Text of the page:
The nationwide lockdown in India which started about a month ago has impacted nearly 40 million internal migrants, the World Bank has said. “The lockdown in India has impacted the livelihoods of a large proportion of the country’s nearly 40 million internal migrants. Around 50,000-60,000 moved from urban centers to rural areas of origin in the span of a few days,” the bank said in a report released on Wednesday.
According to the report — ‘COVID-19 Crisis Through a Migration Lens’ — the magnitude of internal migration is about two-and-a-half times that of international migration. “Lockdowns, loss of employment, and social distancing prompted a chaotic and painful process of mass return for internal migrants in India and many countries in Latin America,” it said. Thus, the COVID-19 containment measures might have contributed to spreading the epidemic, the report said. “The governments need to address the challenges facing internal migrants by including them in health services and cash transfer and other social programs, and protecting them from discrimination,” it said. The World Bank said that the coronavirus crisis has affected both international and internal migration in the South Asia region.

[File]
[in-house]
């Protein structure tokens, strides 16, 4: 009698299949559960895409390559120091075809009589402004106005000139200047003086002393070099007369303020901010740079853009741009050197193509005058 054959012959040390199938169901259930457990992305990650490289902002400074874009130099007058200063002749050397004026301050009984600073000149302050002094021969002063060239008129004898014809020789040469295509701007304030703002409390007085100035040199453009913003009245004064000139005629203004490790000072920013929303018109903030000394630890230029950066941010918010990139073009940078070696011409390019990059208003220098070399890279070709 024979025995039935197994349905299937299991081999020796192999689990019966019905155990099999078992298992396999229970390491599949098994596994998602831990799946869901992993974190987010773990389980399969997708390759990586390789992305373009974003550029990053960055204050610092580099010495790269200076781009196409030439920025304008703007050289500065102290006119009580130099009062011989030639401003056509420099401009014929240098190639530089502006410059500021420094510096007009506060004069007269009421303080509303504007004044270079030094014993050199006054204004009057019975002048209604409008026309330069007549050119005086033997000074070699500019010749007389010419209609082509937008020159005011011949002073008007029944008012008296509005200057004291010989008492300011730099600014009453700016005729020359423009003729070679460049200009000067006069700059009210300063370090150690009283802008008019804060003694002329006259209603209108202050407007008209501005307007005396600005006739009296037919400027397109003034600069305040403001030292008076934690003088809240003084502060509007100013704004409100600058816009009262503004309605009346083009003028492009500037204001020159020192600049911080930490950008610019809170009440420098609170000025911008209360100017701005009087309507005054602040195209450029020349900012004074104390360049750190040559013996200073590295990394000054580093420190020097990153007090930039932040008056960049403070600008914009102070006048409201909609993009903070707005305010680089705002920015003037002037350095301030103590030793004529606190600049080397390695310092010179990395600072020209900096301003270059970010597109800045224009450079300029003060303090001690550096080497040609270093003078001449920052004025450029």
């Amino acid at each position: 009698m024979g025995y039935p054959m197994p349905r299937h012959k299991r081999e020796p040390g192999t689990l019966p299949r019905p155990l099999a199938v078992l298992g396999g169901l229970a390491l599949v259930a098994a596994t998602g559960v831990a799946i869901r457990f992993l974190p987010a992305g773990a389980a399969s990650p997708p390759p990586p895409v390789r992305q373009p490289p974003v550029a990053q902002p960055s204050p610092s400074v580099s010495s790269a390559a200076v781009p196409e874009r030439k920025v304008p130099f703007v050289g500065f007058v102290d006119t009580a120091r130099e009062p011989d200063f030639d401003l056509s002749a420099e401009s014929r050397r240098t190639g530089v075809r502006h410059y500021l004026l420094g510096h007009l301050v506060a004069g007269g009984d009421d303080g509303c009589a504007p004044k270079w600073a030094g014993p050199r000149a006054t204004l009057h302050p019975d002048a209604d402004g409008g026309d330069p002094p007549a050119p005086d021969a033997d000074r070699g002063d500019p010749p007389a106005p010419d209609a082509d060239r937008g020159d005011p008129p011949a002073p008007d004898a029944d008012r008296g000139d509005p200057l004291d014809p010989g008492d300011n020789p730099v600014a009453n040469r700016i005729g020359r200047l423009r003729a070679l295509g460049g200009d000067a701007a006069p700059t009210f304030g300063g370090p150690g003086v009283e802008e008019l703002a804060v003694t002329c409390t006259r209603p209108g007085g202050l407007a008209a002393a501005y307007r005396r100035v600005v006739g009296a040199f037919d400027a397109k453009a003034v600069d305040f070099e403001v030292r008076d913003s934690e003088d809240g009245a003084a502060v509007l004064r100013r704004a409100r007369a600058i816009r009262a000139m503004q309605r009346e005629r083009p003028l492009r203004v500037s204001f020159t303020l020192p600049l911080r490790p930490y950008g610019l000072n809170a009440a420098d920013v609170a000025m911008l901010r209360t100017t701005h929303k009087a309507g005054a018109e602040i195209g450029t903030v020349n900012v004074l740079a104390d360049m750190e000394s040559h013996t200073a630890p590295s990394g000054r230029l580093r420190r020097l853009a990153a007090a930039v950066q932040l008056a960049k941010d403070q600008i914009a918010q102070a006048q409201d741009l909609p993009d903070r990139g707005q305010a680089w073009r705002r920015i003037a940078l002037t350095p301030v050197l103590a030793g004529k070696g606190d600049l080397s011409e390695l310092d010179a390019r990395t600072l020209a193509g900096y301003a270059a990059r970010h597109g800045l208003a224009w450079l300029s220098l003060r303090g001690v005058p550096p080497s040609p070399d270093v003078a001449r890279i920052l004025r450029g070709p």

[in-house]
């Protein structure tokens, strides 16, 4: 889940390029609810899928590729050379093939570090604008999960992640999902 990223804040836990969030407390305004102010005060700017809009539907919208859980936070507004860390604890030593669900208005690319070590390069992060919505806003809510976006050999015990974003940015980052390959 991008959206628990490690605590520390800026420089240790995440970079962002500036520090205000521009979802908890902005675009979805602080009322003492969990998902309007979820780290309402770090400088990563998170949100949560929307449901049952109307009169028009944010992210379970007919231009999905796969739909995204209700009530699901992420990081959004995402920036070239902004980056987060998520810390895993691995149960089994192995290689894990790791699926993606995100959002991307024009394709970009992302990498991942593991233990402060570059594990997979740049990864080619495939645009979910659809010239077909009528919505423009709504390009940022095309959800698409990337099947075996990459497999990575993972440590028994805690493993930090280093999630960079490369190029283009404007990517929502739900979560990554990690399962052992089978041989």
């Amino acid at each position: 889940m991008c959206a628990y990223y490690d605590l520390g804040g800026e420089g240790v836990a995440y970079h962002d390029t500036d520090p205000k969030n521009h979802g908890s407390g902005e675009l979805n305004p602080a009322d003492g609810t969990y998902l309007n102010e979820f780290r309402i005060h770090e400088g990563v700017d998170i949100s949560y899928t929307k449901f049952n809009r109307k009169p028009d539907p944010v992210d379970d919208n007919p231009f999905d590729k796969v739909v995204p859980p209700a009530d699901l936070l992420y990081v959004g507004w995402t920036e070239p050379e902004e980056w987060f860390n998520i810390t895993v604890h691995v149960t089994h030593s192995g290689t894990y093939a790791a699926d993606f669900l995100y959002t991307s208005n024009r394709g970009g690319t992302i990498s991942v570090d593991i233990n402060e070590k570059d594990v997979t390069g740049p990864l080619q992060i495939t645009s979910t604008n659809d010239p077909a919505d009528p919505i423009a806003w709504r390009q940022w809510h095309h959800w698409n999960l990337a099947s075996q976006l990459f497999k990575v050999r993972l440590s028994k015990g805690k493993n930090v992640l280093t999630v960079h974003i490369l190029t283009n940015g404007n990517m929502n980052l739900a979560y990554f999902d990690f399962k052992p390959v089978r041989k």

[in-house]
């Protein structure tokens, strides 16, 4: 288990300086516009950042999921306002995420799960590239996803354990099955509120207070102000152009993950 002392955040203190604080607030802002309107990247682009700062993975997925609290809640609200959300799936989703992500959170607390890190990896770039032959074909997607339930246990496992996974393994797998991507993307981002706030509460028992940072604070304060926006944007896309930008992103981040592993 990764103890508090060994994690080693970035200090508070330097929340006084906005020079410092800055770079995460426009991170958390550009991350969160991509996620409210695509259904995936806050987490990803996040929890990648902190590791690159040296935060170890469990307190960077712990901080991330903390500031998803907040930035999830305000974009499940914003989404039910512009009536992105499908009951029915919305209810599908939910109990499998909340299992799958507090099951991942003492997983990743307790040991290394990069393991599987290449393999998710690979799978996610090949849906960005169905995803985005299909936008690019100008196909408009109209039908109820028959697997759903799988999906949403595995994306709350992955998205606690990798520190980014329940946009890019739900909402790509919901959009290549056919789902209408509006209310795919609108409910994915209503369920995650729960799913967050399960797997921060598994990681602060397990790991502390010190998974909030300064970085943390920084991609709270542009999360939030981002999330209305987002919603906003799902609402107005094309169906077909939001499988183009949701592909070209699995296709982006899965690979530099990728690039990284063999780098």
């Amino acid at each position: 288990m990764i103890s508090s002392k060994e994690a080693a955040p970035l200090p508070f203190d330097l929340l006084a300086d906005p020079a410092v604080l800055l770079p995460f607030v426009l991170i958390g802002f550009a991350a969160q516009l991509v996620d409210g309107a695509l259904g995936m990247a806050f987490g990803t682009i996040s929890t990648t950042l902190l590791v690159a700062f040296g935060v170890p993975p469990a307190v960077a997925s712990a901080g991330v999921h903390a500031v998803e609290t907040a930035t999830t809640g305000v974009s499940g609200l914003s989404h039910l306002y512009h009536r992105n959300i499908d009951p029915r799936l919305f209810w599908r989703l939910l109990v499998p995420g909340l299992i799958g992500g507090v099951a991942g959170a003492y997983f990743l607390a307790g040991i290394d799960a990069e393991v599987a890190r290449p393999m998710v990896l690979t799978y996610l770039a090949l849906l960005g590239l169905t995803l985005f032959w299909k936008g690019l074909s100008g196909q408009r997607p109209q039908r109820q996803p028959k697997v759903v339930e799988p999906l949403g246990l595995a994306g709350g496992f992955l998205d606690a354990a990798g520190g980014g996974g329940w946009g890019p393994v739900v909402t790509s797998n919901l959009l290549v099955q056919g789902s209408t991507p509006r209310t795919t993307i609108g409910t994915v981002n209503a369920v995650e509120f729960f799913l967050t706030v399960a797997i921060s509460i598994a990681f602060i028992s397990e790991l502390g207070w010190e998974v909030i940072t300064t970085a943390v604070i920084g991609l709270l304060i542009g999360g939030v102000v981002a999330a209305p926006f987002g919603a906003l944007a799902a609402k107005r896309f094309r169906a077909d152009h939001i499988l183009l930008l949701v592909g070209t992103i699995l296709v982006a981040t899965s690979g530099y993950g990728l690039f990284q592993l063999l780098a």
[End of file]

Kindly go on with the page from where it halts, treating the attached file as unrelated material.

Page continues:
As the early phases of the crisis unfolded, many international migrants, especially from the Gulf countries, returned to countries such as India, Pakistan, and Bangladesh – until travel restrictions halted these flows. Some migrants had to be evacuated by governments, such as those of China and Iran, it said. Before the novel coronavirus crisis, migrant outflows from the region were robust, the report said. The number of recorded, primarily low-skilled migrants from India and Pakistan rose in 2019 relative to the prior year but is expected to decline in 2020 due to the pandemic and oil price declines impacting the Gulf countries.
In India, the number of low-skilled migrants seeking mandatory clearance for emigration rose slightly by eight percent to 368,048 in 2019.